When evaluating the operational strength of our properties, one of the key metrics I look at is NOI (Net Operating Income). A common misconception is that you have to maintain a very high occupancy to maximize your profit. While other multifamily property owners and operators look at occupancy levels as a barometer of how successful the property is performing, I prefer to focus on NOI. One of the key reasons is that occupancy levels can appear high, but they don’t necessarily reflect whether lower rent or other concessions were made in order to retain tenants - concessions that could adversely affect the property’s net income.
So, what is NOI? It’s calculated by taking the property’s total income and subtracting all operating expenses. The only exception on expenses is that NOI doesn’t include capital expenditures, which are one-time expenses such as roof repairs and HVAC replacement. NOI provides a key insight into the health of a property and also measures just how well costs are being managed.
As an example, a 100-unit property rents out at $1,000 per month. That means the property’s gross monthly income is $100,000. If the monthly expenses are calculated at $25,000, which includes staff salaries, utilities, maintenance including landscaping, painting, etc., the net operating income is $75,000.
Boosting Net Operating Income by Increasing Income
Our business model is to purchase Class B properties and perform value-add improvements in order to increase rents. This also helps to boost the NOI. Our goal of increasing NOI can be achieved in two ways. First, it can be done by increasing income, with higher rents, adding fees, and adding new services. Examples of new services include adding reserved parking spaces, installing in-unit washers and dryers, or offering valet trash service.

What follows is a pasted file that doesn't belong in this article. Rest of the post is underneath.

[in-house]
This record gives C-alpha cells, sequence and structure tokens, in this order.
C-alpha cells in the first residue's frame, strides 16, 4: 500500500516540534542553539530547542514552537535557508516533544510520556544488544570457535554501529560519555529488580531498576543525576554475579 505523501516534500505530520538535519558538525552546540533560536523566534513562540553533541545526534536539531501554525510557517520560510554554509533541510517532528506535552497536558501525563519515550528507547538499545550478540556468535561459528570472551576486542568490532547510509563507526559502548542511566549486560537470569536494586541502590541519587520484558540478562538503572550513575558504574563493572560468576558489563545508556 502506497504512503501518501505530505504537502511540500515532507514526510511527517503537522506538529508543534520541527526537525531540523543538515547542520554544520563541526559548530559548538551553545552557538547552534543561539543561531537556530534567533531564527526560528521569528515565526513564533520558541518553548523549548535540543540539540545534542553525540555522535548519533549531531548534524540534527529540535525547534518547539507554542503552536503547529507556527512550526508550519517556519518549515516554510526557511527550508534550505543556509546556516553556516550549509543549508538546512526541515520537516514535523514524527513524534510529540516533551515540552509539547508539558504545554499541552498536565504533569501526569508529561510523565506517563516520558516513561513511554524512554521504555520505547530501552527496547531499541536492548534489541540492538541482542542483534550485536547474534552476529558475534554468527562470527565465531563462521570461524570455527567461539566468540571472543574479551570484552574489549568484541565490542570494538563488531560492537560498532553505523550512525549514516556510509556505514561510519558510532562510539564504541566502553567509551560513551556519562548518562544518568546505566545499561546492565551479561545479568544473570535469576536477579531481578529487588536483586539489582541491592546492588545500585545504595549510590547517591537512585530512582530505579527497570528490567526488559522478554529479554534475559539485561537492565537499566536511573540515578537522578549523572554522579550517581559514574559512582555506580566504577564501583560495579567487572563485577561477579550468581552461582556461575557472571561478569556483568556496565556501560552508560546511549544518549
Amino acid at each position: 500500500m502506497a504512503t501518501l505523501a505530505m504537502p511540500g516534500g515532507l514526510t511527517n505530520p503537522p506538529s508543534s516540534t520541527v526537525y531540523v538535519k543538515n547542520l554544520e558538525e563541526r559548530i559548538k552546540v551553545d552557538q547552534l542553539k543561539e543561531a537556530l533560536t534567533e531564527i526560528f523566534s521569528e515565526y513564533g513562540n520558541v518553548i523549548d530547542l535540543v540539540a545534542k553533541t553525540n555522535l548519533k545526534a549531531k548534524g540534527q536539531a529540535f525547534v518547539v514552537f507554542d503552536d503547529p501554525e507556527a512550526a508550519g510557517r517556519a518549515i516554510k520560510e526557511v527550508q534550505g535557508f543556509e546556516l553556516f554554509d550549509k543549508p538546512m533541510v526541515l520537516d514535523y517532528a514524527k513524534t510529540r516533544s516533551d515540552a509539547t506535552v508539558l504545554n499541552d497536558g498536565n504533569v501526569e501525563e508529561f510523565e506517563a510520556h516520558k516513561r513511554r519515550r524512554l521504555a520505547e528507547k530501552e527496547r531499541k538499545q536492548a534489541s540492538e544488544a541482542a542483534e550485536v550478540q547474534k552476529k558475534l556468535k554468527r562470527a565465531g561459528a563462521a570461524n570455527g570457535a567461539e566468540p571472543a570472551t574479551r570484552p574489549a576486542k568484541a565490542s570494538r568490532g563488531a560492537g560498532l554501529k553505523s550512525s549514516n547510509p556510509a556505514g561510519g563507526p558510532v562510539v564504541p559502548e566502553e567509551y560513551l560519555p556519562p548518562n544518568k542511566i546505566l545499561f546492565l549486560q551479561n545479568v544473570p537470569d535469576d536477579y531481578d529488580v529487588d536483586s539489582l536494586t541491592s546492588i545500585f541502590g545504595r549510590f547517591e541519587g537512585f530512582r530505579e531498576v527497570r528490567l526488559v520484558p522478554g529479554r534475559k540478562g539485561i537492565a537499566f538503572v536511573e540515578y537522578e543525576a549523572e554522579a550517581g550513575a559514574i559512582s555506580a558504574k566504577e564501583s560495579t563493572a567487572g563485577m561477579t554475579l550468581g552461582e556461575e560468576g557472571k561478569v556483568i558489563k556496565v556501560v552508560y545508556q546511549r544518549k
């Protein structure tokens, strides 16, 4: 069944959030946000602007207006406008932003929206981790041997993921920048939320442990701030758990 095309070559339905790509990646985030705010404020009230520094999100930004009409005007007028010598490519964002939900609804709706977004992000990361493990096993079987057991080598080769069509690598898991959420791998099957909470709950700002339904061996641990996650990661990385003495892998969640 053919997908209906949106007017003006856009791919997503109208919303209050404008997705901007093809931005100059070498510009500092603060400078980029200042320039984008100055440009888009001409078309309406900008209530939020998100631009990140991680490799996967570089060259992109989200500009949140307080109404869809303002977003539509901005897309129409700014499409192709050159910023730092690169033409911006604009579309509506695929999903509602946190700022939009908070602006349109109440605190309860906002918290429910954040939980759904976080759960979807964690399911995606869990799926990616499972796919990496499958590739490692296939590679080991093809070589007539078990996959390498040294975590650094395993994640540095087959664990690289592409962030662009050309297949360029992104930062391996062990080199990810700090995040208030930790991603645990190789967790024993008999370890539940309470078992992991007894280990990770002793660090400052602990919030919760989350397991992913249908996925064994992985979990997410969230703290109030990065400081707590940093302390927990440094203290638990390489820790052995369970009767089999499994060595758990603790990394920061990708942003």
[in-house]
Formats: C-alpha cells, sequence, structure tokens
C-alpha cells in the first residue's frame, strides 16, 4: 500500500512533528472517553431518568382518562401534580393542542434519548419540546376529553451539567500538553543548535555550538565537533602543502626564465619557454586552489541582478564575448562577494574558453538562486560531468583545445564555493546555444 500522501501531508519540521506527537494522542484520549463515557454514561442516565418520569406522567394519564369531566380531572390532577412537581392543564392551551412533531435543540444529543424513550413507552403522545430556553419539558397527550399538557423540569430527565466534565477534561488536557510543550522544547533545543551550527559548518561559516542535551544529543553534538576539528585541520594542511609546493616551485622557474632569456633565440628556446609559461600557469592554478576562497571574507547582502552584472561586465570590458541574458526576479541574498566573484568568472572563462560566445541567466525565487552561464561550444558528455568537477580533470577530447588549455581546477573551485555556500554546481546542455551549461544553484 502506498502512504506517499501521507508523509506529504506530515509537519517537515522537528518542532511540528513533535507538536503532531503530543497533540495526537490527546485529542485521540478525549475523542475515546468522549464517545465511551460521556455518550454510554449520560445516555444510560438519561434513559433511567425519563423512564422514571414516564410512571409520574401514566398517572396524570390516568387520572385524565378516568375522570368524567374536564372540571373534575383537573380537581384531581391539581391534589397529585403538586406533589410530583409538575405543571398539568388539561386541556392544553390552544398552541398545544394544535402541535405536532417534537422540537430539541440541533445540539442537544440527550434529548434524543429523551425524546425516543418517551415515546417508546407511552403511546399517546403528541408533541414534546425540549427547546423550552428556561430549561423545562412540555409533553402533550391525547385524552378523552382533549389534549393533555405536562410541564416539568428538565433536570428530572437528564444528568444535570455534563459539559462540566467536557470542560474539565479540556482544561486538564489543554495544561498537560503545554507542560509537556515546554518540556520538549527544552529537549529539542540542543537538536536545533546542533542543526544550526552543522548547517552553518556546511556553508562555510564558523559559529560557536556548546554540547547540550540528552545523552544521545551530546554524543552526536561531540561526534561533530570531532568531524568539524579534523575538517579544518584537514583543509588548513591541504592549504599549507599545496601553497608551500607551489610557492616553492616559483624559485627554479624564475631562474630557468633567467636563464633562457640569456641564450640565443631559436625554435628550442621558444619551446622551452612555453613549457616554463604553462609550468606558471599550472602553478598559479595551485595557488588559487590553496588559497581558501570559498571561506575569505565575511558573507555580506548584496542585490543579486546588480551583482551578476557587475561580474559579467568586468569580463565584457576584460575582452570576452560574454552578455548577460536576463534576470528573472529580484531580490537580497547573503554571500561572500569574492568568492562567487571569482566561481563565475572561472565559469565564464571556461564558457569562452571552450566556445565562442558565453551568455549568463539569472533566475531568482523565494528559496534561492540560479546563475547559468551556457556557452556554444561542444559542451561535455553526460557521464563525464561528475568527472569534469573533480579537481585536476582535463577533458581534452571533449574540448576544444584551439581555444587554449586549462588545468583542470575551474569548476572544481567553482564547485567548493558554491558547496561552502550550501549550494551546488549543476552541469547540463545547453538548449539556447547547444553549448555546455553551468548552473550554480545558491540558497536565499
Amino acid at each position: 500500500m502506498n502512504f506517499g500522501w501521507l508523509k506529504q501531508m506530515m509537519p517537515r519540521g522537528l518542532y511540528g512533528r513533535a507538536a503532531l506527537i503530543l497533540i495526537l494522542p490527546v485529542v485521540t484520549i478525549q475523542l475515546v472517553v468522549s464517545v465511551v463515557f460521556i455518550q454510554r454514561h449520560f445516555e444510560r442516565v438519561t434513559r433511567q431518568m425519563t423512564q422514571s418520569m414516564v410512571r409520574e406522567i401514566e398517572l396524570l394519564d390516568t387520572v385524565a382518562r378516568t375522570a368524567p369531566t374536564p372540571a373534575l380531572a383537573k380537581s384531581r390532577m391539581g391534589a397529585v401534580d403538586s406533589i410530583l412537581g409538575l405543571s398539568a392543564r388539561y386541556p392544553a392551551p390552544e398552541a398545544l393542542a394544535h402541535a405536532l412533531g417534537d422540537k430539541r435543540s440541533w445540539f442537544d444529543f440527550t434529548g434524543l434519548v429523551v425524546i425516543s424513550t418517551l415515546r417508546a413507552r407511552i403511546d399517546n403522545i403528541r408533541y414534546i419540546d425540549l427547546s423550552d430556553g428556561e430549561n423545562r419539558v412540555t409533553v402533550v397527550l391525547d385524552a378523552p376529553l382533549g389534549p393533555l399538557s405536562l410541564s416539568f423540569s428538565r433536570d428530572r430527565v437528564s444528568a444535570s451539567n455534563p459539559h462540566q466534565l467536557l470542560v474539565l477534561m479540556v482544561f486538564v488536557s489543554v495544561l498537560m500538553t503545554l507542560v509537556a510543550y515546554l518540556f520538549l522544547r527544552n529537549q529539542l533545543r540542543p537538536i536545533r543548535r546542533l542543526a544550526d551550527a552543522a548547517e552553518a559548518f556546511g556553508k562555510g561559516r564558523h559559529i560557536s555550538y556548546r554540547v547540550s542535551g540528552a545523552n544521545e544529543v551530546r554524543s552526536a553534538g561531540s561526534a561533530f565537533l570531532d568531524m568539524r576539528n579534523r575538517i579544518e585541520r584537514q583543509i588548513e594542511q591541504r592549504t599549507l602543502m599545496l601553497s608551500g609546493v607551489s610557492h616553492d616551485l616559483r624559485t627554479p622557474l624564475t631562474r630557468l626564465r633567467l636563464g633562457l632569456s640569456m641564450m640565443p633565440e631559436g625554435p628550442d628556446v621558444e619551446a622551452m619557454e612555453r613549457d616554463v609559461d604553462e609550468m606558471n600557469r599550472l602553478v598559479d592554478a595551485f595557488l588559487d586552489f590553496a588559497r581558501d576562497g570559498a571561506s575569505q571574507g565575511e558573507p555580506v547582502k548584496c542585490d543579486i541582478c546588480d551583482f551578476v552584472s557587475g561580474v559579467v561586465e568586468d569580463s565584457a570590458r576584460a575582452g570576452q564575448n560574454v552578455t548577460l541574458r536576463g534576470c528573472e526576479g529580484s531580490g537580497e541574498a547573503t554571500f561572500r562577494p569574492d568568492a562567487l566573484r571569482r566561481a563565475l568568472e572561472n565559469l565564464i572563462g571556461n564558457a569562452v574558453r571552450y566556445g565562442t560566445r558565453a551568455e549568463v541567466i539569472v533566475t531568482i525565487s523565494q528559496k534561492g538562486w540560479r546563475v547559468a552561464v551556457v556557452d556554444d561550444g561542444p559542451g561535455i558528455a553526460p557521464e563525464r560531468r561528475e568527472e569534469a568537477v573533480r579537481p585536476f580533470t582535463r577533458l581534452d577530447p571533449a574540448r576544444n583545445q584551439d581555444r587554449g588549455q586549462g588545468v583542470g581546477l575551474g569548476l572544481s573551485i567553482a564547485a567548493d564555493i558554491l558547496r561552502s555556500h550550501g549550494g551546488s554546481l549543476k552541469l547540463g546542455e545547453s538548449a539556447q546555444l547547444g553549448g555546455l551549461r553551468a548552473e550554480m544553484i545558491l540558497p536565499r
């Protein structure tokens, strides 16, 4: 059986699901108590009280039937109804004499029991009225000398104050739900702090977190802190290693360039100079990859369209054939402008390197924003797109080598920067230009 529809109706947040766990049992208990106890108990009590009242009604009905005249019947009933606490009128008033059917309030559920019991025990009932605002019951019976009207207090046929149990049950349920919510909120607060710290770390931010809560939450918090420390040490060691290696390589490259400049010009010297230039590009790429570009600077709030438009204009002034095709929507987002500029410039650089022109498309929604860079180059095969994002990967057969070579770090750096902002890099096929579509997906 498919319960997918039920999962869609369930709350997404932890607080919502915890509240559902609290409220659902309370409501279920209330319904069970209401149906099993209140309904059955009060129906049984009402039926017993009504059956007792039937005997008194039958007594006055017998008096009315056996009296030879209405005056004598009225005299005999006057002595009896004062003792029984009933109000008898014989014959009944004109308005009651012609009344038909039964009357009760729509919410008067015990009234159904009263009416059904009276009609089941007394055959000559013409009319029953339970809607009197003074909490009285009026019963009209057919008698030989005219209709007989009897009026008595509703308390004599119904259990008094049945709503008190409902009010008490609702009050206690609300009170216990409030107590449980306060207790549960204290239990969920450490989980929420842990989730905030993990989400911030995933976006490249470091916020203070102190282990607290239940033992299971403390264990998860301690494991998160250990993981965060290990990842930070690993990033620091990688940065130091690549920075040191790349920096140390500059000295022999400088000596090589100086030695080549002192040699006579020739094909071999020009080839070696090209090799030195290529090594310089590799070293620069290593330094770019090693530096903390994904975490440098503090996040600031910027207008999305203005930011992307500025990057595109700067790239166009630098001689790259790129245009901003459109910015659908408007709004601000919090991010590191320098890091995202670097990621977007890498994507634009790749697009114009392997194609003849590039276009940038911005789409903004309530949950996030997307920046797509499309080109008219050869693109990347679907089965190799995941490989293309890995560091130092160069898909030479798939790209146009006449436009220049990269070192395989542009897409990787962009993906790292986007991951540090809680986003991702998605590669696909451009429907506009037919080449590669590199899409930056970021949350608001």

The other way to increase NOI is to decrease expenses. This can be achieved by reducing turnover costs when tenants move, reducing monthly expenses for recurring services, or by fighting property tax assessments.
The mistake many property owners make is to focus on pushing occupancy levels instead of focusing on boosting their NOI. The reasons for boosting occupancy include improving the property’s bottom line, and also improving the property’s reputation within the market, which could ultimately make leasing easier.
Here’s an example: If you own a property with 100 units renting at $1,000 per month, and you’re 100% occupied, your gross monthly income is $100,000. However, if only 95% of the units are occupied, the income drops to $95,000. However, in reality things can get more complicated.
If a property is 100% occupied, it generally means that rents are under market. Using the previous example, market rents could be $1,200. As fewer people can afford $1,200 per month compared to $1,000 per month rent, occupancy may drop to 95%. Income, however, increased to $114,000 vs. $100,000 at 100% occupancy with $1,000 monthly rents. That’s why the focus should be on boosting the NOI, not the occupancy.
Also, it doesn’t make financial sense to advertise if there are no units available. Most experts agree that 95% occupancy indicates a successful property, and the goal should be to have an equal balance between physical occupancy and rents in order to maximize your NOI. It is delicate balance, because while you want to reduce expenses as much as possible, you still want to be sure that the property is maintained in good condition. The key is to keep tenants happy in order to minimize turnover, so income doesn’t decrease.
Boosting Net Operating Income by Reducing Expenses
Reducing operating expenses is crucial in order to boost the NOI, because the lower the expenses, the higher the NOI. That’s why it pays to take advantage of every possible opportunity to lower expenses.